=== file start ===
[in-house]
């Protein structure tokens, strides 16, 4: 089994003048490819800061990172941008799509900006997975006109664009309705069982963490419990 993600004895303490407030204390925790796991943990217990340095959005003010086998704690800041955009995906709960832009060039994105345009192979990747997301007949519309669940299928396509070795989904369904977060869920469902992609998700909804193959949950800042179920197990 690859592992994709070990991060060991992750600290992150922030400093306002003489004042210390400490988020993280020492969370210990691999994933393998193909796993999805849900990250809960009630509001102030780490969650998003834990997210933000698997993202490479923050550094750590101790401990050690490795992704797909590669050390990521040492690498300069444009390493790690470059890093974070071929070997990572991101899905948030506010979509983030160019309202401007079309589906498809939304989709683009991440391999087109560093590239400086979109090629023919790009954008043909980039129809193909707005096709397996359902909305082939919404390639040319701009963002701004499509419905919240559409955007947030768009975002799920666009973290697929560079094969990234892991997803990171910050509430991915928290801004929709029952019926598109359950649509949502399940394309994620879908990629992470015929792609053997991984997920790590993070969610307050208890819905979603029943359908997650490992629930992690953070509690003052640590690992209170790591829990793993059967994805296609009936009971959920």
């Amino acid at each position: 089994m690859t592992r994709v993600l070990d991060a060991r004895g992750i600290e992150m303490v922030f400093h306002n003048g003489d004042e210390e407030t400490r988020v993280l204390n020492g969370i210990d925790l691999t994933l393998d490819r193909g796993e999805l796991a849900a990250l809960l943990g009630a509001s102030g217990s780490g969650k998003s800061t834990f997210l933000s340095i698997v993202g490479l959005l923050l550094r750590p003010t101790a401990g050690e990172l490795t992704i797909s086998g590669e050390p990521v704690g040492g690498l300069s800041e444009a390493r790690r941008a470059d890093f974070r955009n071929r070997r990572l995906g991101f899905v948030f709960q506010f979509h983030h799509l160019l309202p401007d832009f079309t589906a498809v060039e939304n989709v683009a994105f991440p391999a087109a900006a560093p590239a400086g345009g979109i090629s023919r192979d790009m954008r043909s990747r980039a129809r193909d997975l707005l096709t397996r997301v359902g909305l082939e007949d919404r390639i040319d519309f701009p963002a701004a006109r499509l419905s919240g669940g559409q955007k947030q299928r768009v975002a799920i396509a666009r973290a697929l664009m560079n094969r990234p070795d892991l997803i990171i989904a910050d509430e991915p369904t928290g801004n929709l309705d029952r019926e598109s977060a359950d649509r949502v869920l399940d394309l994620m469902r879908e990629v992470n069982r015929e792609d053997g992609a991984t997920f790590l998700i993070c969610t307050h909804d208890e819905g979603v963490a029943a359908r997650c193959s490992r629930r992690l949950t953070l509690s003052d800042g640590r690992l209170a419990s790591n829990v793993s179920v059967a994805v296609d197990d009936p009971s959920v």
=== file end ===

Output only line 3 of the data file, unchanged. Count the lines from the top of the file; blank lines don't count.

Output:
């Amino acid at each position: 089994m690859t592992r994709v993600l070990d991060a060991r004895g992750i600290e992150m303490v922030f400093h306002n003048g003489d004042e210390e407030t400490r988020v993280l204390n020492g969370i210990d925790l691999t994933l393998d490819r193909g796993e999805l796991a849900a990250l809960l943990g009630a509001s102030g217990s780490g969650k998003s800061t834990f997210l933000s340095i698997v993202g490479l959005l923050l550094r750590p003010t101790a401990g050690e990172l490795t992704i797909s086998g590669e050390p990521v704690g040492g690498l300069s800041e444009a390493r790690r941008a470059d890093f974070r955009n071929r070997r990572l995906g991101f899905v948030f709960q506010f979509h983030h799509l160019l309202p401007d832009f079309t589906a498809v060039e939304n989709v683009a994105f991440p391999a087109a900006a560093p590239a400086g345009g979109i090629s023919r192979d790009m954008r043909s990747r980039a129809r193909d997975l707005l096709t397996r997301v359902g909305l082939e007949d919404r390639i040319d519309f701009p963002a701004a006109r499509l419905s919240g669940g559409q955007k947030q299928r768009v975002a799920i396509a666009r973290a697929l664009m560079n094969r990234p070795d892991l997803i990171i989904a910050d509430e991915p369904t928290g801004n929709l309705d029952r019926e598109s977060a359950d649509r949502v869920l399940d394309l994620m469902r879908e990629v992470n069982r015929e792609d053997g992609a991984t997920f790590l998700i993070c969610t307050h909804d208890e819905g979603v963490a029943a359908r997650c193959s490992r629930r992690l949950t953070l509690s003052d800042g640590r690992l209170a419990s790591n829990v793993s179920v059967a994805v296609d197990d009936p009971s959920v």